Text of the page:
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This is "star" in the context of talking about celebrities. My impression from talking to one Australian is that the word has a negative meaning to refer to a "prima donna" -- someone who demands special treatment, etc.

In American English, unless used ironically, it is a positive word just describing an exceptionally talented and famous person (especially in sports or for performers)

When I spoke to the Australian it seemed clear that he meant it in the prima donna sense and he felt that it had no "non-ironic" usage- the word is always negative in Australia.

Is this the case?

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2 Answers 2

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I'm Australian and hear "star" as a synonym for "celebrity". Local news and headlines frequently use "star" to describe actors, etc. without a specific implication.

However in many conversational contexts, the way in which it may seem more negative wouldn't be down to the word "star" but the way in which Australians (at least in the social groups that I know) tend to feel a lot more negatively towards celebrity culture in general.

The way in which I hear US speakers, for example, associate "celebrity" with a person deserving of worship is very incompatible with the Australian "tall poppy" syndrome.

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Your Australian interlocutor is wrong

According to the Macquarie dictionary, star means:

noun

  1. a person who is pre-eminent or distinguished in some art, profession, or other field.

  2. a prominent actor, singer, or the like, especially one who plays the leading role in a performance.

adjective

  1. brilliant, prominent, or distinguished; chief.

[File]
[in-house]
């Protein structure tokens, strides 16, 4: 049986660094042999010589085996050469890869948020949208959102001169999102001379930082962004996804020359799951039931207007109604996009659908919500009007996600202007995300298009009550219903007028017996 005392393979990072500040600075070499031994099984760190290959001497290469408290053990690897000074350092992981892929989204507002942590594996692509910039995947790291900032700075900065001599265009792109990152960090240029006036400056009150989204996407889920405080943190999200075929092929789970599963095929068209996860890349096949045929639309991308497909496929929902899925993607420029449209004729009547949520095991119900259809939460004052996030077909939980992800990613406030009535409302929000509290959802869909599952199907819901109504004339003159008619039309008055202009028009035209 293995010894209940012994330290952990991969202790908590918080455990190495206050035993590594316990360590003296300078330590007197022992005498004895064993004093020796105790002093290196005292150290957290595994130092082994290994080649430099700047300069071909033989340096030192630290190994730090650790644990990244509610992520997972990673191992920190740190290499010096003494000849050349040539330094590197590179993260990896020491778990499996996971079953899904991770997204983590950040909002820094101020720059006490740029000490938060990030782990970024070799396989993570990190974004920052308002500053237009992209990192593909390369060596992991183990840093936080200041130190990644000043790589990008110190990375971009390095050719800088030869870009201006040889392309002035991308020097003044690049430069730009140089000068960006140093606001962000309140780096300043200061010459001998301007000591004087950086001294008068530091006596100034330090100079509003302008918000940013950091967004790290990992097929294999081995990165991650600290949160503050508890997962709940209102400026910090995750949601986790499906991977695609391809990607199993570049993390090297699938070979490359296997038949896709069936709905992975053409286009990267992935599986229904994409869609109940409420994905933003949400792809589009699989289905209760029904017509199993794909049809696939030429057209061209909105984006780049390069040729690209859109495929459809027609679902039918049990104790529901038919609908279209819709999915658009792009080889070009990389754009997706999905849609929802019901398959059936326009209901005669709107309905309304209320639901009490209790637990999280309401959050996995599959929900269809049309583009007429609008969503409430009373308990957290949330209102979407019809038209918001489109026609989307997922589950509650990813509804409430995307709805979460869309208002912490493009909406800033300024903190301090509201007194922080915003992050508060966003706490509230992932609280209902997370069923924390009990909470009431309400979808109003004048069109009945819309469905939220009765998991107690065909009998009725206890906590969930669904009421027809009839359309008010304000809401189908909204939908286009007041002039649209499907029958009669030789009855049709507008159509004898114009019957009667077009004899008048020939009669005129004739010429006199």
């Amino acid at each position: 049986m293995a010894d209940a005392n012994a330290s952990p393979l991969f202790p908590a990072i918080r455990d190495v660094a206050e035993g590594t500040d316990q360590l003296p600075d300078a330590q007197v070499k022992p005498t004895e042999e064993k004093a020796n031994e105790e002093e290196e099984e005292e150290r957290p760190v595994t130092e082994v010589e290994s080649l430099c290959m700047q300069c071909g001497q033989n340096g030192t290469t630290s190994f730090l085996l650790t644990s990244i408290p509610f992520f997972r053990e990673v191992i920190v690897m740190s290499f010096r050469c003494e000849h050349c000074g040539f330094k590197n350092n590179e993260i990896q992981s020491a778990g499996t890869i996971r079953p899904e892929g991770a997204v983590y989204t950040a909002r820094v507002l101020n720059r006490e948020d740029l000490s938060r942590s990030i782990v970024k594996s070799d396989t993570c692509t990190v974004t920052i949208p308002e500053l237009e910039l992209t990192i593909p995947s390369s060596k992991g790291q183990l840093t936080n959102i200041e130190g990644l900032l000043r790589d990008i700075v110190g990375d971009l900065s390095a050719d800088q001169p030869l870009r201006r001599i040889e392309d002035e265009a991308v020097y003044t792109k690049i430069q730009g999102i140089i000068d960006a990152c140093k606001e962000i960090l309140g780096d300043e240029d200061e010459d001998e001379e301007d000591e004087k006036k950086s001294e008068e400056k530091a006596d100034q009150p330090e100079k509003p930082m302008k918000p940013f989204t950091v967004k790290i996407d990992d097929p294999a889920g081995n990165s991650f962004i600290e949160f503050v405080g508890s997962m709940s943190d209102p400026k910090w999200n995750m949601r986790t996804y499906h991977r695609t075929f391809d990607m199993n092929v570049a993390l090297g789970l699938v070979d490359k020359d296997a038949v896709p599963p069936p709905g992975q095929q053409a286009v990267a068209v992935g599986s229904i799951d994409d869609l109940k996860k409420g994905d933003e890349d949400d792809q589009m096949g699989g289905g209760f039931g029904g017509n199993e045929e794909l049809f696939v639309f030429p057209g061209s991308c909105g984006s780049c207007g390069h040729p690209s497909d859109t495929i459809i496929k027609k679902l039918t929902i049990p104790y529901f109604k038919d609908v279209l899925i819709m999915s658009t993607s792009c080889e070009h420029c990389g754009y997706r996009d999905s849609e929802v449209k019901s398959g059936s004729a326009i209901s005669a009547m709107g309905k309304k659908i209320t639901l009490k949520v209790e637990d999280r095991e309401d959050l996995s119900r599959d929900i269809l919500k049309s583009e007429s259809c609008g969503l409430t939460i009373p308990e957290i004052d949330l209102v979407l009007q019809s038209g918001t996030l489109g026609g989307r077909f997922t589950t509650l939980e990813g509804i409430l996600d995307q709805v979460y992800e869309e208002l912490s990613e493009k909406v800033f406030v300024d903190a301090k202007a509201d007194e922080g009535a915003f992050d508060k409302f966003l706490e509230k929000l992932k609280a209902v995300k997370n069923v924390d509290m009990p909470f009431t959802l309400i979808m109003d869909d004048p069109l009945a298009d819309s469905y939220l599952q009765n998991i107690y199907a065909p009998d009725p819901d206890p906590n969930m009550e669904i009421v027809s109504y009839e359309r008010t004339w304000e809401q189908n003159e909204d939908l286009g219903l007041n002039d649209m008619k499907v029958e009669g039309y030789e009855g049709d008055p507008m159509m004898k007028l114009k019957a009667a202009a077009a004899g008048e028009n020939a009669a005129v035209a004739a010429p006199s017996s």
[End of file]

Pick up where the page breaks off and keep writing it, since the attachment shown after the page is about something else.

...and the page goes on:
It could be used ironically (and perhaps in an Australian accent it sounds ironic even when it isn't ;-)) but it is normally used straightforwardly.

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    Are you Australian? If you are then your answer carries greater weight. In general, do Australians have a low opinion of US movie stars? Is there any stigma attached? Dictionary definitions are helpful and clear up misunderstandings but they are not always up-dated as often as they should be.
    – Mari-Lou A
    Mar 2, 2023 at 11:14
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    Unfortunately, EL&U users are no longer allowed to ask questions from the OP. If they could, they might ask "Do you remember the exact quote or context"? Was the Australian middle-aged or a youngster? Is this Aussie actually living in Australia or are they an ex-pat? So many questions to clarify but we, the community, are strangled and silenced by excessive policing.
    – Mari-Lou A
    Mar 2, 2023 at 11:18
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    @Mari-LouA Those questions should be completely fine. Is there a Meta question where this was discussed? Such a policy seems to go against standard SE etiquette.
    – Joachim
    Mar 2, 2023 at 11:52
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    @Joachim The mod(s) have closed ranks on this issue. See this post on EL&U meta: english.meta.stackexchange.com/questions/15555/…
    – Mari-Lou A
    Mar 2, 2023 at 11:58
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    @Joachim, the policy was never 'introduced'; the moderators simply started doing it, and seem determined to keep doing it, regardless of what the rest of the community (including its long-term, highly respected members, such as Mari-Lou A.) thinks about the matter. The meta-page that Mari-Lou A. cited is indicative of the moderators' intentions precisely by the absence of any response on part of the moderators.
    – jsw29
    Mar 2, 2023 at 22:56

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